the luxury of grief?
That they might there realize, in its full force, the affecting beatitude of the scriptures: “Blessed are they that mourn, for they shall be comforted?”
Surely, surely, we have not done all our duty, if there yet remains a single incentive to human virtue, without its due play in the action of life, or a single stream of happiness, which has not been made to flow in upon the waters of affliction.
Considerations like those which have been suggested, have for a long time turned the thoughts of many distinguished citizens to the importance of some more appropriate places of sepulture.
There is a growing sense in the community of the inconveniences and painful associations, not to speak of the unhealthiness of interments, beneath our churches.
The tide, which is flowing with such a steady and widening current into the narrow peninsula of our metropolis, not only forbids the enlargement of the common limits, but admonishes us of the increasing dangers to the ashes of the dead from its disturbing movements.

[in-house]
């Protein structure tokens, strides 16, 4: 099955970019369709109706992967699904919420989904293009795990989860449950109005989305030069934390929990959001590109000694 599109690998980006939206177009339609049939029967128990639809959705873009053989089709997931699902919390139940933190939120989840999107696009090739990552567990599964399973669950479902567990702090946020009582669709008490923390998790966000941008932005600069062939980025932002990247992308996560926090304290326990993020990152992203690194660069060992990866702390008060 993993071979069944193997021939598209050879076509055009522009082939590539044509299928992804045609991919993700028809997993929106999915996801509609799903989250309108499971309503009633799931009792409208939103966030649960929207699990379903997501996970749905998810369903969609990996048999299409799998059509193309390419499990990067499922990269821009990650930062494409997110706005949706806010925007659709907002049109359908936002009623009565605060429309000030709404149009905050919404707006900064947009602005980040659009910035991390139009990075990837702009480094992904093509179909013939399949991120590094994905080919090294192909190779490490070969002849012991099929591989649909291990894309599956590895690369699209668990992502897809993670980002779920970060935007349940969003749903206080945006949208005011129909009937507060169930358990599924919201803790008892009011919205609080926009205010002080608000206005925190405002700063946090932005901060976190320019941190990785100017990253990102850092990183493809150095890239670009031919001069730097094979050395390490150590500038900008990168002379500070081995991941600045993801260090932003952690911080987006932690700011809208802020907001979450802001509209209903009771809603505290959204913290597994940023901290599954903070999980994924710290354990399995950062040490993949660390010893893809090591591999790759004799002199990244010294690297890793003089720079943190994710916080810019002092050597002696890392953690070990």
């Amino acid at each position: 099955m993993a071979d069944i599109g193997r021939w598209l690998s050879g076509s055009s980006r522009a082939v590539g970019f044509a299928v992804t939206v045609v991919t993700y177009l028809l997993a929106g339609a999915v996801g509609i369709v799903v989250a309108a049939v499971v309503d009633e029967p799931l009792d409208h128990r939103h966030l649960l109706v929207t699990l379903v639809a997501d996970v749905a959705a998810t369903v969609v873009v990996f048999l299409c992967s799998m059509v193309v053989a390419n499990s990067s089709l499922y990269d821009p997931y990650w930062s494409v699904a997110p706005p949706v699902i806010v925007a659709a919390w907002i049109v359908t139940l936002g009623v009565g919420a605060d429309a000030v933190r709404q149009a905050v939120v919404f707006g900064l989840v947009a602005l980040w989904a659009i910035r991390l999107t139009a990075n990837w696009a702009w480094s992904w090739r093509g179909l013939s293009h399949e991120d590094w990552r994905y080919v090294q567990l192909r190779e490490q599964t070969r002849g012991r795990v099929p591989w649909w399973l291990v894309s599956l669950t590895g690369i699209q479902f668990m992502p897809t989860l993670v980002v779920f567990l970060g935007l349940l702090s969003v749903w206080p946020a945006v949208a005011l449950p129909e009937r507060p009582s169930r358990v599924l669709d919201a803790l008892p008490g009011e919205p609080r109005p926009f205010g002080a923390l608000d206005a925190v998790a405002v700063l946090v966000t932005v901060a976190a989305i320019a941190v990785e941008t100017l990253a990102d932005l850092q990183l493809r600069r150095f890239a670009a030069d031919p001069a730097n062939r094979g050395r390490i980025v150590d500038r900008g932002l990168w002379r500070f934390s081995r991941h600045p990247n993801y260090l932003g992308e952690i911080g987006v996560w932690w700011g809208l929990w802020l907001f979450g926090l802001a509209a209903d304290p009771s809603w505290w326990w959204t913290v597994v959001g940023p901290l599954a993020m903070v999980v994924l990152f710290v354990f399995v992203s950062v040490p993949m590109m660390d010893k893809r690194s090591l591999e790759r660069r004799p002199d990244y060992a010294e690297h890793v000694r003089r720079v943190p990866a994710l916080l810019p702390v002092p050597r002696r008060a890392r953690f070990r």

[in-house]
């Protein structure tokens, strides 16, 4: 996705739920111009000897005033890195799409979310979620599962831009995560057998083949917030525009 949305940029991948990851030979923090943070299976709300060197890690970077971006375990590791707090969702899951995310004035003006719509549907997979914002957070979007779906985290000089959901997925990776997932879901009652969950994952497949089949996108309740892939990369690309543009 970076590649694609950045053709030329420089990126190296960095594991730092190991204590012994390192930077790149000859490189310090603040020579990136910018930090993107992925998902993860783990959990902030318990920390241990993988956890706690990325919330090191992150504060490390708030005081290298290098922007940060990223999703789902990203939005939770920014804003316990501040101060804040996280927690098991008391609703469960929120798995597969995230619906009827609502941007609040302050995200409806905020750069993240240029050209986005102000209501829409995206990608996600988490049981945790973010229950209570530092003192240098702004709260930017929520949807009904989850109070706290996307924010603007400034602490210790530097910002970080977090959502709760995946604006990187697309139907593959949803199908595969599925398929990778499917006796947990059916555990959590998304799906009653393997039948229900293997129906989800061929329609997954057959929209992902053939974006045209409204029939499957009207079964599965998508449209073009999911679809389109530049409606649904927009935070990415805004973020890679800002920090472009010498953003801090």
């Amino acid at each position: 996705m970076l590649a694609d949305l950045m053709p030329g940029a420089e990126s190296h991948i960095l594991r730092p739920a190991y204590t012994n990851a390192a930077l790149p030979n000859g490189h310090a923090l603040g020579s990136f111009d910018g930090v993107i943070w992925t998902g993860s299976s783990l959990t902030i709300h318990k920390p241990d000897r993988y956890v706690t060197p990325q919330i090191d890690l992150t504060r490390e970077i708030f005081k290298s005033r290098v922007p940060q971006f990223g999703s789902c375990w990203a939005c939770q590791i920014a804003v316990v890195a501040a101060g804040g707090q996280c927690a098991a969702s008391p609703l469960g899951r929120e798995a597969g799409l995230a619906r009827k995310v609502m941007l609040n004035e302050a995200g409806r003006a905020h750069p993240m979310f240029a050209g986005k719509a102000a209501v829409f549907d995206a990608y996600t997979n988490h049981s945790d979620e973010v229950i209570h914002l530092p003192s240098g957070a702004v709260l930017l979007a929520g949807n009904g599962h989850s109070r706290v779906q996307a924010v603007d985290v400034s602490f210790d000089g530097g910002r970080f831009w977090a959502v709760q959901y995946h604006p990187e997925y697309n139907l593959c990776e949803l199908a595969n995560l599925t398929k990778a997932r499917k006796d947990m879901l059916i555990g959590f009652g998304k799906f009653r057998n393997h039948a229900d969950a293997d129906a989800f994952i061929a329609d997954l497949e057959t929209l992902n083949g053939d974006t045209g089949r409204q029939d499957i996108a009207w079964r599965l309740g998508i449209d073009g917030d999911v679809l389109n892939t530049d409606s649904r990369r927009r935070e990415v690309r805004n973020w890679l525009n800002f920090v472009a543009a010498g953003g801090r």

Already in other cities, the church-yards are closing against the admission of new incumbents, and begin to exhibit the sad spectacle of promiscuous ruins and intermingled graves.
We are, therefore, but anticipating at the present moment, the desires, nay, the necessities of the next generation.
We are but exercising a decent anxiety to secure an inviolable home for ourselves and our posterity.
We are but inviting our children and their descendants, to what the Moravian Brothers
have, with such exquisite propriety, designated as “the Field